They already tried the monochrome approach with Windows Mail, and it was so unusable they had to revert to icons and colors. A sensible use of colors *does* convey more informations to user and reduces mistakes. But that's the era of "dumbsizing", the web made graphic appeal of paramount importance instead of well designed UI. Don't worry, Visual Studio 2014 will have color back, and they will tell that's one of the reasons to upgrade...
Its not about the code...
Its about color fidelity of images. Its impossible to get visually correct reproduction of an image when the surrounding UI is colorful. Which is why professional photo manipulation software is monochromatic.
Re: This can work pretty well
Presumably this applies to other apps on the same desktop, then, so you'd be wanting a monochrome system colour scheme. Oh, and an app that honours the system colour scheme.
Re: This can work pretty well
"I don't want a bright and distracting interface around the photo I'm working on - I want an non-intrusive and almost dull one akin to a photo frame."
Oh, a bit like the GIMP then, where the toolbox is completely separate and the image window has nothing to distract you apart from some rulers.
"Its about color fidelity of images."
You may well be correct about visually correct reproduction of images (after all, when we're looking at images on the Web we always have nothing but the image on the screen, right) but we're talking about Visual Studio here mate, not "professional photo manipulation software".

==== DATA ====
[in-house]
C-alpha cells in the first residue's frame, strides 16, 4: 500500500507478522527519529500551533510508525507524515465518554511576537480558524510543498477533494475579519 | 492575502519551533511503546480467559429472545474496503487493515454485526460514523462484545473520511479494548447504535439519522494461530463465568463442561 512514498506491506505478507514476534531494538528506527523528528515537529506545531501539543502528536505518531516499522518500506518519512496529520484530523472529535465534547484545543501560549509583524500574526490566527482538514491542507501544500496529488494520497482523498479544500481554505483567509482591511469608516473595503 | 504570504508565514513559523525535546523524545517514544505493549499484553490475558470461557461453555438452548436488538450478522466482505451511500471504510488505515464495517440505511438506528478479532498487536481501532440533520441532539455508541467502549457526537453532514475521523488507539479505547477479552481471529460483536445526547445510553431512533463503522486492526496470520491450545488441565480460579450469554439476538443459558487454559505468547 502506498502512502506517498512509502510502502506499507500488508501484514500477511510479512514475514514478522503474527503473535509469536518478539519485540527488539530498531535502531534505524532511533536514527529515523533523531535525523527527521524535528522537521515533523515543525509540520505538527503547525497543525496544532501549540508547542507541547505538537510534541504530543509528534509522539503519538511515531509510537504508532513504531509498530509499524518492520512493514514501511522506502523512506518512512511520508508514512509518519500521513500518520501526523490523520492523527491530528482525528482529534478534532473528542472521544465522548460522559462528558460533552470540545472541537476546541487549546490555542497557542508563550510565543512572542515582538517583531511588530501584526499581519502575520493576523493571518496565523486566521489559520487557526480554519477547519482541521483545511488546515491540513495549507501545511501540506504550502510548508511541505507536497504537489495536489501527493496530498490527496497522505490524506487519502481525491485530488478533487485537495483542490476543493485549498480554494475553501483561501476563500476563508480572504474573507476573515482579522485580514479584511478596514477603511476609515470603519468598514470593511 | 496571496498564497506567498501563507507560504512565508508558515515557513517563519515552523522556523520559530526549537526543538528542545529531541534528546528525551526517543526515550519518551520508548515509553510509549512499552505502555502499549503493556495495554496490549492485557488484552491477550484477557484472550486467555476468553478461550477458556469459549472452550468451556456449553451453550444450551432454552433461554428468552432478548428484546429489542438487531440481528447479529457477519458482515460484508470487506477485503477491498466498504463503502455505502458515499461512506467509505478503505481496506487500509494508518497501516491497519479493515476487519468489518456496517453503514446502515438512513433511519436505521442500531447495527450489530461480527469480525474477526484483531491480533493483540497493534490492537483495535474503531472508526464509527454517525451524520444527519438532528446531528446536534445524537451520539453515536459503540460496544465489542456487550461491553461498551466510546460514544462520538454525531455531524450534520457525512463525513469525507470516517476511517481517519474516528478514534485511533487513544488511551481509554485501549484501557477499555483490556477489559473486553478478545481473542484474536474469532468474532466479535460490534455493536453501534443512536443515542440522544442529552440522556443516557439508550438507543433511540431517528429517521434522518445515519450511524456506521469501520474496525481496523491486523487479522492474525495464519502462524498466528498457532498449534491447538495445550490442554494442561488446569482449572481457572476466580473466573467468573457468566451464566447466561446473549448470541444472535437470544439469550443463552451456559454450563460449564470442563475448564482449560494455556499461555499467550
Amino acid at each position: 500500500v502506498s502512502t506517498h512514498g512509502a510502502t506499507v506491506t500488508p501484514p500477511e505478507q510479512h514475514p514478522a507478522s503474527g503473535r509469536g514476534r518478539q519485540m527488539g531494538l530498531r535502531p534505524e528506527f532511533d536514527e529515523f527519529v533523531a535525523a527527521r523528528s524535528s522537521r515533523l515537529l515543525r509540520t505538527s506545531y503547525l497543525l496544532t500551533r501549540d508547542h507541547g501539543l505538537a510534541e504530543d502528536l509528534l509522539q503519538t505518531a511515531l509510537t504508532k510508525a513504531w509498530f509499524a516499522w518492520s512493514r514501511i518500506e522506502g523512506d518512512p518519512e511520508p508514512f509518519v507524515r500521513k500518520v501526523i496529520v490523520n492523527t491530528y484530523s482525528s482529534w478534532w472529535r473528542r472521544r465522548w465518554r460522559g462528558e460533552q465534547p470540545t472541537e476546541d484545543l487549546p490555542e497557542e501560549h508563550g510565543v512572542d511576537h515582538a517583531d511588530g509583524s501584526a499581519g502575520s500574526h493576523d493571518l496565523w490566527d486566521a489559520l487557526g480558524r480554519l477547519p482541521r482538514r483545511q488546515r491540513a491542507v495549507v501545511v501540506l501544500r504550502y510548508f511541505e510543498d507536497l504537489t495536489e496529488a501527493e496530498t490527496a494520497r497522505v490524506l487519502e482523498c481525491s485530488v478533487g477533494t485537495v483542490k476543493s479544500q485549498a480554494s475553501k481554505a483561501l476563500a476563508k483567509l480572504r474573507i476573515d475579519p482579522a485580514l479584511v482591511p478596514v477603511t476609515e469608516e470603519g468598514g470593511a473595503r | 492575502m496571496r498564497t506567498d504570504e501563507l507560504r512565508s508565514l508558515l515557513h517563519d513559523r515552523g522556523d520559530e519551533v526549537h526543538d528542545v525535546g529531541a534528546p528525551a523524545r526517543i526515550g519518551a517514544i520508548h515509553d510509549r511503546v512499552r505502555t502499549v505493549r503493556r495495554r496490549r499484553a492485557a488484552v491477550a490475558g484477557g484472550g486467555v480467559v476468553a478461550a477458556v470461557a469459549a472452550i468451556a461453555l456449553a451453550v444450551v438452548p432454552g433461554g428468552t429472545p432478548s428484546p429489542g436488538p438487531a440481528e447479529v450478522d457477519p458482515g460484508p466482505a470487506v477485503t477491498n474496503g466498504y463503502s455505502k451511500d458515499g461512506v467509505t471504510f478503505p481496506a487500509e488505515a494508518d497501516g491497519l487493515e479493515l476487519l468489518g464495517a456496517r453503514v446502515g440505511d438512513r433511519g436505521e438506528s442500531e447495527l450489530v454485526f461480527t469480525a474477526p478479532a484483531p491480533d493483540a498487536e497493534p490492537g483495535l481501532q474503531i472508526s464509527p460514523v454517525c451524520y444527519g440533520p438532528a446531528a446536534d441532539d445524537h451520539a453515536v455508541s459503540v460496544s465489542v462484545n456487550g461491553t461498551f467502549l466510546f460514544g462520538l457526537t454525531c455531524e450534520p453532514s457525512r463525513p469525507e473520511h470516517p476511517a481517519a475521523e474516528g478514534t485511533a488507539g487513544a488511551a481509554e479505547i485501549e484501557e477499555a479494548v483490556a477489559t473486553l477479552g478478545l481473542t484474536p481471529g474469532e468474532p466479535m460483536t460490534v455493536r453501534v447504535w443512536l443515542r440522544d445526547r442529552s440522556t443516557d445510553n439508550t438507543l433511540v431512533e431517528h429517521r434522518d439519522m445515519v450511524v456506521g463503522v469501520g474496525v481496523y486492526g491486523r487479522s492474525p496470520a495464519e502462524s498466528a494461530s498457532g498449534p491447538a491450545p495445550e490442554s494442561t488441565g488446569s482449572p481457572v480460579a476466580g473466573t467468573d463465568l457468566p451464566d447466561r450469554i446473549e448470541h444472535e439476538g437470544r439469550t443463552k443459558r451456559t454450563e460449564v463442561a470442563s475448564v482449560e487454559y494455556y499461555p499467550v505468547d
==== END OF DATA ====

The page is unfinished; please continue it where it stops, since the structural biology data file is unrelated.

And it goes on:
Apologies if my irony detector is out of order.
Re: Re: This can work pretty well
Or most decent art / photo (even audio) editing packages about a decade before GIMP came along.
Entire MS is absolutely CLUELESS about UI DESIGN. Completely.
Fully agreed, Allicorn.
Seriously, EVERY MICROSOFT UI SUCKS. BIG TIME. All of them a totally inconsistent, CRAZY mixture of clicks, right clicks, tabs, pull-downs which sometime even trigger different buttons etc... and the whole organization of these are TOTALLY AND UTTERLY ILLOGICAL, have nothing to do with actual workflows etc.
A MADNESS, seriously, a crazy free run of incompetency.
This insanity is really shown in all the System Center junk: main dashboard is full of tabs, sections, clicks and pulldowns and tabs and right-clicks and so on...